W3C home > Mailing lists > Public > public-tracking@w3.org > March 2012

RE: ISSUE-111 - Exceptions are broken

From: Kevin Smith <kevsmith@adobe.com>
Date: Wed, 7 Mar 2012 10:02:06 -0800
To: "Roy T. Fielding" <fielding@gbiv.com>, Shane Wiley <wileys@yahoo-inc.com>
CC: Tracking Protection Working Group WG <public-tracking@w3.org>
Message-ID: <6E120BECD1FFF142BC26B61F4D994CF3064CC202A3@nambx07.corp.adobe.com>
In planning a response to this thread, I think I may have run into a snag which breaks exceptions completely, both using an * and listing sites individually.  I hope I am overlooking something or that the group has already worked through this and I missed it.


The fundamental concepts behind DNT are that the user can choose whether or not a site can track them and the site can choose what content to show to a user that it cannot fully monetize.  As far as I can tell, exceptions will not work at all because it does not allow for either of these to happen.  Consider the following path shown in the attached image where the publisher's ad server redirects to an SSP which redirects to an Ad Exchange which redirects to the Advertiser's Ad Server.  In this case there is a 1st party, and 4 3rd parties (and believe me, this is a fairly simple ad path - the possibilities are nearly limitless).  

The problem is that an exception would apply to the 1st party site and the 3rd party that is included directly on that 1st party site (in this case Publisher's Ad Server).  If the exception does not extend to the remainder of the chain, then the exception is worse than worthless because the 1st party cannot actually monetize the visitor the way it thinks it can.  It will think it can serve a targeted ad, but it will actually serve a house ad or random ad.  It will make its decision on inaccurate information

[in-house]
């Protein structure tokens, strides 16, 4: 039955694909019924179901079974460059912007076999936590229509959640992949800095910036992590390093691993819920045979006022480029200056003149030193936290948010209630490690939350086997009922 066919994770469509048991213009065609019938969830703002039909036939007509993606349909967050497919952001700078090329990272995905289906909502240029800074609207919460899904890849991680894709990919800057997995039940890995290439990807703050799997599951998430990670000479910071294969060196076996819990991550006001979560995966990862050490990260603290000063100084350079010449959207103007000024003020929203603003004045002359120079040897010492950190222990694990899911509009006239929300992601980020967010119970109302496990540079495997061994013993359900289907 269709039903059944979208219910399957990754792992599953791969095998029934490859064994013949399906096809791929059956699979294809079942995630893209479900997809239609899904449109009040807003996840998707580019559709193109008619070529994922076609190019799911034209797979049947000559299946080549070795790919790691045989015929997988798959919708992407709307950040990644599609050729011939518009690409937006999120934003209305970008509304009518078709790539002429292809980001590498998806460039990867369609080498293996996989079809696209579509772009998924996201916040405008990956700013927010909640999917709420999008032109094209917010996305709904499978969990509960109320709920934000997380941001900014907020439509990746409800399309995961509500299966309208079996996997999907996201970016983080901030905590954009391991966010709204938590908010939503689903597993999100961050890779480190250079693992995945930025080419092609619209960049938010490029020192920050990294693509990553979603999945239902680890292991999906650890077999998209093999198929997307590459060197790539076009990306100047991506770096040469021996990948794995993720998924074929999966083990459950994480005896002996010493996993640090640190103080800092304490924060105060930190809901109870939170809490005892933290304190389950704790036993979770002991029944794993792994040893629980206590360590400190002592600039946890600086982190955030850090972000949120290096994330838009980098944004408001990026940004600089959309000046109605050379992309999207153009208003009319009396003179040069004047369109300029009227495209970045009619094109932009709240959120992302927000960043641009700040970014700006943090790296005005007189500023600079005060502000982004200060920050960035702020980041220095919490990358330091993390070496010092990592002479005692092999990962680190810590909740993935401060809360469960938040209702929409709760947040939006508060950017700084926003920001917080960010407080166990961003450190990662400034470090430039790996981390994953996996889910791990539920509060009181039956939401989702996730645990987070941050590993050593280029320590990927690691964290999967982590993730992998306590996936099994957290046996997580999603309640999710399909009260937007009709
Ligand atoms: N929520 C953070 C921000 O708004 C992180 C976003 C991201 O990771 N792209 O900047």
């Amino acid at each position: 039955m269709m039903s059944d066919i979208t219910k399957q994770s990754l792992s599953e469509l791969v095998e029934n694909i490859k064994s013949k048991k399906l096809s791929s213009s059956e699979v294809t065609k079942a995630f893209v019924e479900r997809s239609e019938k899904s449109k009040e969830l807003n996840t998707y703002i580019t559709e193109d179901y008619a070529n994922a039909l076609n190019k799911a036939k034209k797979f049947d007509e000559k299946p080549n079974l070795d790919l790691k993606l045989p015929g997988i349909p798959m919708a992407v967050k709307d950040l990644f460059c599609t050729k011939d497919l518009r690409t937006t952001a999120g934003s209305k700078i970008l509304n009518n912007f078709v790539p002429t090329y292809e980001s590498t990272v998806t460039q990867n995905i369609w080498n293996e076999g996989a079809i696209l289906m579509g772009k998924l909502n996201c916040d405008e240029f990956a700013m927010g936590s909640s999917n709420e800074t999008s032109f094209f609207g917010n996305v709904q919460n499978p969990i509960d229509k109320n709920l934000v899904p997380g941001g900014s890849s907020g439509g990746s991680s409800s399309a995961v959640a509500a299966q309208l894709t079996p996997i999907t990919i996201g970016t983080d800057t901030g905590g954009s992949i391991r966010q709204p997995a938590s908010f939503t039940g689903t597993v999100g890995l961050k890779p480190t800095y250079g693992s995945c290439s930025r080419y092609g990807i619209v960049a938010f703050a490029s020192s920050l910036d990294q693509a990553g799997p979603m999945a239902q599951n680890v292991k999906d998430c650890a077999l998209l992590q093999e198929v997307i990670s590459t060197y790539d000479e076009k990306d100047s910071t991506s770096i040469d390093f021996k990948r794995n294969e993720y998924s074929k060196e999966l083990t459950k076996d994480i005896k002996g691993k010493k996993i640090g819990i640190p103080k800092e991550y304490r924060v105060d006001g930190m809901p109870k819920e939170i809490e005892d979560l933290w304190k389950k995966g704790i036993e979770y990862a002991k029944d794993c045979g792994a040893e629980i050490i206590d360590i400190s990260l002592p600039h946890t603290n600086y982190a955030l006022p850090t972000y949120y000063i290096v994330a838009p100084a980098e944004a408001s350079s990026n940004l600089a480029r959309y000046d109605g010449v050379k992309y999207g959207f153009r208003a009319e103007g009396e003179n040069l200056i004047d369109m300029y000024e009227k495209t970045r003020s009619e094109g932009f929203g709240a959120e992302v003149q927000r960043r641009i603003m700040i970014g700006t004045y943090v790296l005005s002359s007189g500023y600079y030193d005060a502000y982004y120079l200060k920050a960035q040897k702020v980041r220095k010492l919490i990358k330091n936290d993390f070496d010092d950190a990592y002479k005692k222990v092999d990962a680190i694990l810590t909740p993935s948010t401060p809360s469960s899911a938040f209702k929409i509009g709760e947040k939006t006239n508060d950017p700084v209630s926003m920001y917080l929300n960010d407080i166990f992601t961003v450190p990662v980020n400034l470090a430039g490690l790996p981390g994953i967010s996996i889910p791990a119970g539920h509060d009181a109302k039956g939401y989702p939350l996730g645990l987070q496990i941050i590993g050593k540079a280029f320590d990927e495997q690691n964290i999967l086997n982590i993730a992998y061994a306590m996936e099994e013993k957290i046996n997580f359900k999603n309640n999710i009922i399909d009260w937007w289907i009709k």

* With DNT:0, the ad request moves through the chain shown and returns a targeted ad for which the publisher is paid $x.
* With DNT:1, the ad cannot be a targeted ad so the publisher's ad server chooses to go to a completely different ad network and shows a completely random ad for which the publisher is paid $y.
* $y is much smaller than $x (obviously the publisher makes more money when it shows a targeted ad than when it shows a random ad)
* Now, let's assume that this user has granted an exception for the 1st party site and the 3rd party ad server.  The 1st party site receives a DNT:0 and the ad server receive a DNT:0 and the site is going to assume it can make $x and will show the content which corresponds to this decision.  However, once the request hits the 2nd stop in the chain (the ssp in this case), those services receive DNT:1, the process is short circuited, and a random ad, or even a house ad, ends up being shown.
* The publisher thought it was making $x, but it made $y and gave its content away for much cheaper than it expected.

So to recap the problem, using any of the exception models we have discussed so far, there is no way to ask the user whether they are willing to grant an exception to the entire chain (especially since the chain may be completely dynamic and change on a per request basis).  Even with an *, meaning that the exception applies to all 3rd parties on the 1st party site, that exception would still not be applied because the 1st party never makes a request to most services on the chain (the ssp is requested from the ad server, not the 1st party).  So, unless the browser automatically carries on the exception header, I cannot think of any way to get the exception to cover the entire advertising chain which means it will not work.  So, exceptions are broken.  What am I missing?


(image/jpeg attachment: ad_request_chain.jpg)

Received on Wednesday, 7 March 2012 18:02:46 UTC

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